Living in a Social World
Psy 324: Advanced Social Psychology
Spring, 1999

Norms in Action:  Vikings' Version of "Simon Says"

Analysis by
Jerry Greene, Ed Gries,
Amanda Grantz, & Jessica Shuleva

CARTOON REMOVED AT REQUEST OF GARY LARSON

6/20/2006

Note -- The cartoon previously shown here has been removed at the insistence of Mr. Larson's representatives, who appearently didn't see the value in offering it as an illustration of psychological concepts as analyzed below.    The cartoon showed a group of Vikings about to attack a castle.  The leader yelled for the attack to begin, but the soldiers refused to follow.  When the leader demanded an explanation, the soldiers replied that he had not prefaced the command with the required "Simon Says," showing that obedience to an authority occurs in a social context and can be mitigated by certain legitimacy markers. 

Farside, by Gary Larson

    Would you be willing to follow orders from an arbitrary authority figure? What if you were the only person in your group who failed to abide by established norms? These issues and accompanying social psychological principles are addressed in this Far Side cartoon. Set in the context of the simple childhood game Simon Says, the powers of obedience to authority, group norms, conformity, aggression, and related concepts are illustrated in the actions of these Vikings.

    To help stimulate class members' thoughts concerning this cartoon (which they had not been exposed to prior to our presentation), we began our presentation by asking students to participate in a game of Simon Says. We were originally concerned that the students' level of sophistication would affect their willingness to participate in the game as well as providing the possibility that all students would execute the game flawlessly. However, to our benefit there was no hesitation or objection, and several students were "called out" soon after the game began. This allowed for an appropriate segue into our analysis of the cartoon.

    One of the first principles recognized by the class was that of obedience to authority. It is apparent to the viewer which of the Vikings is the authority figure. The lead Viking is out in front of the group of Vikings, he is the one shouting the order to attack, and his extended, upheld arm gives direction to the castle door (the "target"). Therefore, he is the Viking who everyone else must obey. We know from Milgram's classic obedience studies that the proximity of the authority figure is positively correlated with obedience on behalf of the participating members. If the lead Viking had not been physically present when giving the orders, the incidence of obedience would have likely declined. Similarly, in our class game of Simon Says, "Simon's" proximity to the class members was conducive to their compliance to his authority. It was interesting to see how easy it was to make the class do strange things throughout the course of the game. Our motives were never questioned and justification was not required by the class (although it was provided afterward).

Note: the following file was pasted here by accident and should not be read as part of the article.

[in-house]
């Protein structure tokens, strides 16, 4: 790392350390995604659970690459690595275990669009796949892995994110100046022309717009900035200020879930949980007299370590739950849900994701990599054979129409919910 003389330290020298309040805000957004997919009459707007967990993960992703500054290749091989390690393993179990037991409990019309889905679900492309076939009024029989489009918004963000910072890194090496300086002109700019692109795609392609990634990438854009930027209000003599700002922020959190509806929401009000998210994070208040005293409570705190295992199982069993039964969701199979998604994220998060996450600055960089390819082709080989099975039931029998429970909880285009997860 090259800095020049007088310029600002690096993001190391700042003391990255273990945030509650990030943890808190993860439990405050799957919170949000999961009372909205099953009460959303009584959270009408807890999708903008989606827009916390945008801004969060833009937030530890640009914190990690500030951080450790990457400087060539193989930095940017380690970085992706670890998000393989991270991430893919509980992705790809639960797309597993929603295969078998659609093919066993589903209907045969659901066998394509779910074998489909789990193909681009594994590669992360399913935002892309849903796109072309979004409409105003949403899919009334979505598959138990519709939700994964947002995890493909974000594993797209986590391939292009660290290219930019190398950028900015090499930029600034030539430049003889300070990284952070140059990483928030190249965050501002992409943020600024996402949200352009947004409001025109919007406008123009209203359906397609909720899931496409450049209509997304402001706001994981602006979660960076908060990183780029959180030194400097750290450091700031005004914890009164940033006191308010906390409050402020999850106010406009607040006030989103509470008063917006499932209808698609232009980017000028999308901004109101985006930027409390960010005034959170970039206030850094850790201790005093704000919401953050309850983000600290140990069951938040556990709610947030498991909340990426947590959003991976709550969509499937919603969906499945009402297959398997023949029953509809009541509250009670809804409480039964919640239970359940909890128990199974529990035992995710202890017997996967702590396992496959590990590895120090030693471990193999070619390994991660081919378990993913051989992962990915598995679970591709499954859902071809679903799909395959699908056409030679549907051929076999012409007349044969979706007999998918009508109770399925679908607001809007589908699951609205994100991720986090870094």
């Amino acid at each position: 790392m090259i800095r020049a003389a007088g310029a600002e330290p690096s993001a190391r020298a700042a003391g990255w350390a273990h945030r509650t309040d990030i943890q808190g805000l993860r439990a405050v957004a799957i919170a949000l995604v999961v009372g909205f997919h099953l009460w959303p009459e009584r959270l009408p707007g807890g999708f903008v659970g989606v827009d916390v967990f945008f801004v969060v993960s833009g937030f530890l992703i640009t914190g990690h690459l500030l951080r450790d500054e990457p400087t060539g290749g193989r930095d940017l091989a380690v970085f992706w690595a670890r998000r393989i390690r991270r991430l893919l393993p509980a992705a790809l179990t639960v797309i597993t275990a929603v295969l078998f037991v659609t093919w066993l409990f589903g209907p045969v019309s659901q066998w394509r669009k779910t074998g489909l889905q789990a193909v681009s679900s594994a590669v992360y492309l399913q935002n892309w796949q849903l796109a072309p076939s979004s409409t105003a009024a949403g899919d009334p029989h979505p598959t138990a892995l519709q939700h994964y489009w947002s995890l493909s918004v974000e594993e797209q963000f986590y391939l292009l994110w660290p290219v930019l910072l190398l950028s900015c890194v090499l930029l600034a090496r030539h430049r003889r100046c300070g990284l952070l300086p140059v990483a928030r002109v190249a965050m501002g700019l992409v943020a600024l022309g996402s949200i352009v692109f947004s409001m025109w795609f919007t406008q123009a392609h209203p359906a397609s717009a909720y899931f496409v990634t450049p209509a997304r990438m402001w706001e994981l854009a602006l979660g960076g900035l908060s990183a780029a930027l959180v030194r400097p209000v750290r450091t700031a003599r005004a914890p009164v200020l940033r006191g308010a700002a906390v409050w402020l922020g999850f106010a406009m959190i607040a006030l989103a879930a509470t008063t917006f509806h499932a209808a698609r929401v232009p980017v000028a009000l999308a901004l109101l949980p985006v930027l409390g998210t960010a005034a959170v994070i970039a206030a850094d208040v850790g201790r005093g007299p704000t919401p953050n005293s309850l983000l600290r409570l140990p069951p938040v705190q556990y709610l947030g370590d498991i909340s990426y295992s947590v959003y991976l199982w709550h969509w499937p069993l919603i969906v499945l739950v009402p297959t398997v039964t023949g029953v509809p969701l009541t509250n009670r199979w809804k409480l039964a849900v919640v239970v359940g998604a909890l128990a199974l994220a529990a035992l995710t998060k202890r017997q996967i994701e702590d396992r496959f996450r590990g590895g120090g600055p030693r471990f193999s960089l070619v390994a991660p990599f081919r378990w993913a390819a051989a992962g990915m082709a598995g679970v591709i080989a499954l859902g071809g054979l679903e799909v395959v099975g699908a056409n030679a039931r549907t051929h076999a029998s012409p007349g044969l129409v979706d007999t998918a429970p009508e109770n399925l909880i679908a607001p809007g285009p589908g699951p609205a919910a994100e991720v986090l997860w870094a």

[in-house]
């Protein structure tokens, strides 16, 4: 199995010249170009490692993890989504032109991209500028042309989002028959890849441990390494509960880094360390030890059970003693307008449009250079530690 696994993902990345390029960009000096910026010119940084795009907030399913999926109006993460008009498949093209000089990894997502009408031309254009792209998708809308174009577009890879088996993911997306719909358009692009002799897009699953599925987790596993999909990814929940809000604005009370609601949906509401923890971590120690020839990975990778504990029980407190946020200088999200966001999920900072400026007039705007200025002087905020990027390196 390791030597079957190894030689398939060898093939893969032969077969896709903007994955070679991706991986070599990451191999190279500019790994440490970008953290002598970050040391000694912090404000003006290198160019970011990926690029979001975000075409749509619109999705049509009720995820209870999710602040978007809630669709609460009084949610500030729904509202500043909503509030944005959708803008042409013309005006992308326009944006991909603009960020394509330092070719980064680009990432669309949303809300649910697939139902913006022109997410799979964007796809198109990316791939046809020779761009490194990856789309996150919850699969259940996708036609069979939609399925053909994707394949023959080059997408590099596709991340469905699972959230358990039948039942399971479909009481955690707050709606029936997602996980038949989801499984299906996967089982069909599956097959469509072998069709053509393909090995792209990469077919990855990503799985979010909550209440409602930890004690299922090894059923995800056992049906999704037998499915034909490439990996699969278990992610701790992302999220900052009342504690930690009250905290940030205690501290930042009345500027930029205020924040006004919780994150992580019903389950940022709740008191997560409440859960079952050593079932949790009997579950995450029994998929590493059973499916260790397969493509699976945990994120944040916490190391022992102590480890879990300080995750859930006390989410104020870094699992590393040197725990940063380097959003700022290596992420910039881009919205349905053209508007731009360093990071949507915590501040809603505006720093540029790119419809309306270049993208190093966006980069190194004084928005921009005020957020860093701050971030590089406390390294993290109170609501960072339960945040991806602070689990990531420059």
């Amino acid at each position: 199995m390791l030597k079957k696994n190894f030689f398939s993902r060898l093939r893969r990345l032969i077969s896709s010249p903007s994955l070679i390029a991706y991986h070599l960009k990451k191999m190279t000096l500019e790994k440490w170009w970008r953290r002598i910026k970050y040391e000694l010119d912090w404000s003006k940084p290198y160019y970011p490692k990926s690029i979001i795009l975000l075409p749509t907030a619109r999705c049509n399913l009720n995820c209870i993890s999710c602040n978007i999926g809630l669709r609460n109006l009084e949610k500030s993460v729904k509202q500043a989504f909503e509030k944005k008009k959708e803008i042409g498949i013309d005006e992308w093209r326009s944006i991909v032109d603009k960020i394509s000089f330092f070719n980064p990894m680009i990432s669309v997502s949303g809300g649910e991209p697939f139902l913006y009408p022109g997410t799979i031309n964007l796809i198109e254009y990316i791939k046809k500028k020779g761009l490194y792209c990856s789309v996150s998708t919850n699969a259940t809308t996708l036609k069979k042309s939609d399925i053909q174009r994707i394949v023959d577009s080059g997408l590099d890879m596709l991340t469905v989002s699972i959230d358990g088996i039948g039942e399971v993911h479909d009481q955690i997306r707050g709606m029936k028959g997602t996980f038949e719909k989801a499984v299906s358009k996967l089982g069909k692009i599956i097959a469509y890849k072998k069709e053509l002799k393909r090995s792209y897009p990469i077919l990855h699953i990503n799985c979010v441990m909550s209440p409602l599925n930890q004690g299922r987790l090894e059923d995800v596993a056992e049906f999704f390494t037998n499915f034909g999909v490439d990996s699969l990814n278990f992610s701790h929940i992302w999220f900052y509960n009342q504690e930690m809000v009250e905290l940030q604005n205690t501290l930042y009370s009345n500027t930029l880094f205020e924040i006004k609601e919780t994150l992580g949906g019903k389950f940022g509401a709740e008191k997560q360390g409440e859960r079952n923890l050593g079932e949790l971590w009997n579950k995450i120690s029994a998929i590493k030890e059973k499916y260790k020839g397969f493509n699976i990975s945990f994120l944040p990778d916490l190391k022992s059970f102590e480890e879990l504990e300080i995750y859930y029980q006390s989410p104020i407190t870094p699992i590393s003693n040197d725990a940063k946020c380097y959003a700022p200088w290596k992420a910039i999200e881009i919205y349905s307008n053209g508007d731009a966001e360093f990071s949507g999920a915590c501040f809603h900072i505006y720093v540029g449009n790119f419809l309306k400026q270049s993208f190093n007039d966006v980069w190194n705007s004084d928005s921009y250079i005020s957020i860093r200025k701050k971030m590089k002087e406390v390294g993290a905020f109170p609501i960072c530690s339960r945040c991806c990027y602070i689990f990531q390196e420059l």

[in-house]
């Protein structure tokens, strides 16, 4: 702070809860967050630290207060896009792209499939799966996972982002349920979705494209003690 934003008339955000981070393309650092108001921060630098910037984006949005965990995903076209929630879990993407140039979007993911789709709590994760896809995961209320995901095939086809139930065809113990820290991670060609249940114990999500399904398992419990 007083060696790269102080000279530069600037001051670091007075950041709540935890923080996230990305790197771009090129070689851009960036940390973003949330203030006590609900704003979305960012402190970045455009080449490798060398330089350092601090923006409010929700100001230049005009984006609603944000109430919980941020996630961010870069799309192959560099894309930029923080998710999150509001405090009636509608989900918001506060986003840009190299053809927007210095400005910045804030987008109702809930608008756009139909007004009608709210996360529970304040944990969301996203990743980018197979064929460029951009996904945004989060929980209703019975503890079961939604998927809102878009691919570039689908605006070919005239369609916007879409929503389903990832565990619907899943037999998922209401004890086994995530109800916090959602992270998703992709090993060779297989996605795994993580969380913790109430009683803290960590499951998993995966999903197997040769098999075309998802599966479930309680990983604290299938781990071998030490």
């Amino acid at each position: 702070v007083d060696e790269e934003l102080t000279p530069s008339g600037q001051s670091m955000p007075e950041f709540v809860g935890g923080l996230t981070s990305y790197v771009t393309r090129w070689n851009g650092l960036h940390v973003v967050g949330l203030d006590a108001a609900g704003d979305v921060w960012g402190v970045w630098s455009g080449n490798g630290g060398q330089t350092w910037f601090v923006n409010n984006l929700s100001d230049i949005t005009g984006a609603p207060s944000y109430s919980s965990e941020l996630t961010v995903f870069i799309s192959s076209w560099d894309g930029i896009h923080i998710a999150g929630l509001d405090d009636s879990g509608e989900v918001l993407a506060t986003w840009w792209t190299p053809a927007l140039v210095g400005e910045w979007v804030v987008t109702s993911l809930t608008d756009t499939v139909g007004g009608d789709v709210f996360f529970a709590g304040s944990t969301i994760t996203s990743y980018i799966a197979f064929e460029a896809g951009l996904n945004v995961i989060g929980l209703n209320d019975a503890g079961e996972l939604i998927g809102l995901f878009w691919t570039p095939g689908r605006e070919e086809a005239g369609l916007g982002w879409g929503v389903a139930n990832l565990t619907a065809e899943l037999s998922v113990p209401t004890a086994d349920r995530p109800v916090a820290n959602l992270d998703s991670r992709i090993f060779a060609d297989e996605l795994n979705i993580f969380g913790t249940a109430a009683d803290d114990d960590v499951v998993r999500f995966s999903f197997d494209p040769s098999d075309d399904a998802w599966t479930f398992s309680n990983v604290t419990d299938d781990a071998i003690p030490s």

Ivan's eagerness prompted him to advance toward the castle, failing to wait for the group's established attack code based on the rules of Simon Says, thus violating the norms created by his group. This led to his social rejection, which is evident in the cartoon by Ivan's downward gaze and slouching shoulders. "Social rejection is painful - when we deviate from group norms, we often pay an emotional price" (Myers, 1996). An interesting tactic was used by a student who was called out to lesson the "pain." This student justified her actions by reinterpreting what had taken place. She thought to herself that she was "just barely disobedient" because she had not completed the incorrectly ordered gesture. This is reminiscent of the self-serving bias, which is the idea that people try to explain outcomes in ways that sustain a positive image of themselves. Our self-concepts contain both personal identity (personal attributes and attitudes) and social identity (a "we-feeling" that comes from group membership) (Hogg & Abrams, 1988). Having a sense of "we-ness" strengthens our self-concepts and makes us feel good (Perdue, Dovidio, Gurtman, & Tyler, 1990). We feel strongly attached to the group we belong to and conform to its norms. Ivan has lost part of his self-concept after being rejected from his group for violating its norms.